The Witch

She was the only one getting off the four-thirty-seven. The light was behind her as she walked toward the tiny station house. Her white cotton dress with the large sunflower print danced around her long legs. The sunlight broke into a million rainbows as the breeze played with her ginger hair.

The train only stops twice a day in these parts. The ten-fifty-two going east and the four-thirty-seven going west. Being station master is not a full-time job. I merely close the feed store twice a day. Everybody knows.

The advantage of the job is that I know who’s getting a package and who’s getting visitors. This woman, this vision had me puzzled. She had no luggage, just her small patent leather purse dangling from her left hand. The clack-clack of her sandals was the only sound she made.

I tipped my hat when she came closer. “Afternoon, ma’am. You need any help, directions?”

Her smile was warm, disarming. “Thank you so much for offering. I’m looking for Samuel Moonlight’s home. Could you direct me?”

“Sam’s place is a bit out, I have my truck here, be glad to give you a ride.” I offered.

Her blue eyes warmed, her cheeks flushed ever so lightly. She placed her right hand on the back of mine. “I’d be in your debt, sir.”

She was evasive on the ride there. Sam had passed on three weeks ago. Master Leonard Pickins, a lawyer from ten miles away had assured us that a relative existed. “Just a matter of locating.” He had mumbled.

“It’s not much, Sam’s spread.” I informed her. “Not sure if he has any provisions left in his larder. Would you like to stop at Higgin’s for some basics?” I offered.

She smiled her serene smile, “I’m sure I’ll be fine tonight, I thank you for your concern.”

I shrugged. The truth is most of us couldn’t fathom how Sam had made his small spread work. No water to speak off, only the toughest of sheep and goats would manage to live and reproduce.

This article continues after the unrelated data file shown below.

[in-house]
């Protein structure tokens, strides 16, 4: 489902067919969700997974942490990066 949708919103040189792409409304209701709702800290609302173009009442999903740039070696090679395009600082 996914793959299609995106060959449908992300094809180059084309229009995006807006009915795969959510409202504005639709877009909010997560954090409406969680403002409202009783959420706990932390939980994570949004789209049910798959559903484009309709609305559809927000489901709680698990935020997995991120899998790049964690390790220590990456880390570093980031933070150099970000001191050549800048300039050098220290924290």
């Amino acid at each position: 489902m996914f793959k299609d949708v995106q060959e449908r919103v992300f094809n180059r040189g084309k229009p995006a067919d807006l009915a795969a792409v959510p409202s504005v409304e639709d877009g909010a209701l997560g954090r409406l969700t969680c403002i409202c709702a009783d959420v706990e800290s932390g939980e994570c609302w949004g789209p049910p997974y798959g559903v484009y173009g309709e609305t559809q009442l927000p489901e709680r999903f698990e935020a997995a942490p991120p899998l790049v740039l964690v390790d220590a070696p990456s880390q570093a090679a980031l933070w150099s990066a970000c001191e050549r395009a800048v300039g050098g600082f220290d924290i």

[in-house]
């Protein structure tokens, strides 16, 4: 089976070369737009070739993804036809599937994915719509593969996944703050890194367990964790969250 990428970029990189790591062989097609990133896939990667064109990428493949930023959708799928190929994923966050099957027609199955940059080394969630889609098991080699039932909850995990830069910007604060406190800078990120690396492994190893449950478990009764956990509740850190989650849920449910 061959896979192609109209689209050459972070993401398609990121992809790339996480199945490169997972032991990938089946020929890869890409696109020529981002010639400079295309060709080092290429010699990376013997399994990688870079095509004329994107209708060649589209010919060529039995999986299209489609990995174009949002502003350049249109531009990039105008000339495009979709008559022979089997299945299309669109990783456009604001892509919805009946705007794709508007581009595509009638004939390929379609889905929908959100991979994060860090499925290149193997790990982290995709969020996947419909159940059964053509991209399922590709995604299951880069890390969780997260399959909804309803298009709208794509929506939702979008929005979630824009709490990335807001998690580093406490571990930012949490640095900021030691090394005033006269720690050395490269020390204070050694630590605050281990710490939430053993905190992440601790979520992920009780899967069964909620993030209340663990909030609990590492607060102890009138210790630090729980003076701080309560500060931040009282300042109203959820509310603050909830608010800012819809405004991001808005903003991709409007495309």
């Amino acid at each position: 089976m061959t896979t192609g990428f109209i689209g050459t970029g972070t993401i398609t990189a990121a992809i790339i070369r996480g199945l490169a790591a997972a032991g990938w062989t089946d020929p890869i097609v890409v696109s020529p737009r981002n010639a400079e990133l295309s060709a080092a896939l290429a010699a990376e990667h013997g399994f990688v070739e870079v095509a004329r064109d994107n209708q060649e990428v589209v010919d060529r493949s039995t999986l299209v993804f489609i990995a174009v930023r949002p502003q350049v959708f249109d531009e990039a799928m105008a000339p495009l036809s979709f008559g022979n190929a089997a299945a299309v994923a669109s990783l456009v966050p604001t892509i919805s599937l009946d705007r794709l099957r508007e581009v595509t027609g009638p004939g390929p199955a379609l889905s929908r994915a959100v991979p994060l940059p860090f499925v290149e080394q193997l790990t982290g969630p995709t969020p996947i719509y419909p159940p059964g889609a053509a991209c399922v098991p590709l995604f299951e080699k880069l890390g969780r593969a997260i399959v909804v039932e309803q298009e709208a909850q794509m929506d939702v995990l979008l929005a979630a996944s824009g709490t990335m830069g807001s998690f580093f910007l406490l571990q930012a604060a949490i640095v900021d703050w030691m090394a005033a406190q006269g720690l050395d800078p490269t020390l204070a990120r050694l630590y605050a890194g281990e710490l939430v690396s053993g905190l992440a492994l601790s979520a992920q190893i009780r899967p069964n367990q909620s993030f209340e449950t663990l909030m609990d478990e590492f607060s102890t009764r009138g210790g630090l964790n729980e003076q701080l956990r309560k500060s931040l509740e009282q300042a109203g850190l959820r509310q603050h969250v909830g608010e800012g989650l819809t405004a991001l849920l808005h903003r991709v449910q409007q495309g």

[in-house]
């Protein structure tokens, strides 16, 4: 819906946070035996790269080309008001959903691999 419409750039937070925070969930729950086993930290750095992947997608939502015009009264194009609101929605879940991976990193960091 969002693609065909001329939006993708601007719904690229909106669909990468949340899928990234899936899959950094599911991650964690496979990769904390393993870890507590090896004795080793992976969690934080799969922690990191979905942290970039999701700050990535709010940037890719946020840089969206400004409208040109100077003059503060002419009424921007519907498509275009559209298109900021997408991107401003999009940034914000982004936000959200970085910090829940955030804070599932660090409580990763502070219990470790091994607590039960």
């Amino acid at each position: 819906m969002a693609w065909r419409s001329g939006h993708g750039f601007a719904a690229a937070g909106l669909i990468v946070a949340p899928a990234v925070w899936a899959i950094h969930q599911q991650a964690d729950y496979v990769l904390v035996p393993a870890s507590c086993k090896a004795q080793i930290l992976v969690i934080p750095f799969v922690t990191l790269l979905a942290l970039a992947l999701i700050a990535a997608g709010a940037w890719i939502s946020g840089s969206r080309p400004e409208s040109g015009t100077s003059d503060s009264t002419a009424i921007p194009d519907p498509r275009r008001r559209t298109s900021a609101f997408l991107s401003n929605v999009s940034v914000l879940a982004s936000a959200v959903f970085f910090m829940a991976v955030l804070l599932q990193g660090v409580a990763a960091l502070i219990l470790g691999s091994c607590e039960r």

We didn’t’ see her that first week. I had mentioned her arrival to anyone coming to my store. Mary Costner, a known busybody and church lady took it upon herself to go and meet her. When Mary came back, she settled in Higgin’s shop and told all and sundry about her trip to Sam’s.

“Her name is Samantha, and I do believe she’s a witch.” Mary announced when she believed her audience was big enough.

“This ain’t the seventeenth century, Mary.” Gordon spat into the bowl from where he stood. Nary a drop missed.

“I know, Gordon, I’m well aware of the date, thank you. But history aside, the possibility of witchcraft still exists.” She insisted.

“So, Mary.” I spoke up. “What is your evidence?”

“Um, supposition, be more correct, Martin.” She nodded. “We all know that there is no water in those hills. We all know that Sam had barely kept his tiny flock alive and only ate when the ewes produced. And, somehow, he never looked needy for food, did he?” She crossed her arms over her ample blossom and looked from one to the other. We shrugged and nodded, more or less in unison.

“So? Make yer point, woman.” Gordon groused.

“When I drove up, I heard water running. As if someone had opened a tap. But when I turned the corner of the sack, for let’s face it, Sam’s place, though sprawling, is just a breeze away from toppling, I saw no evidence of water.” She nodded for emphasis. “Except the marigolds.”

“What marigolds?” Joanna, Gordon’s wife, asked.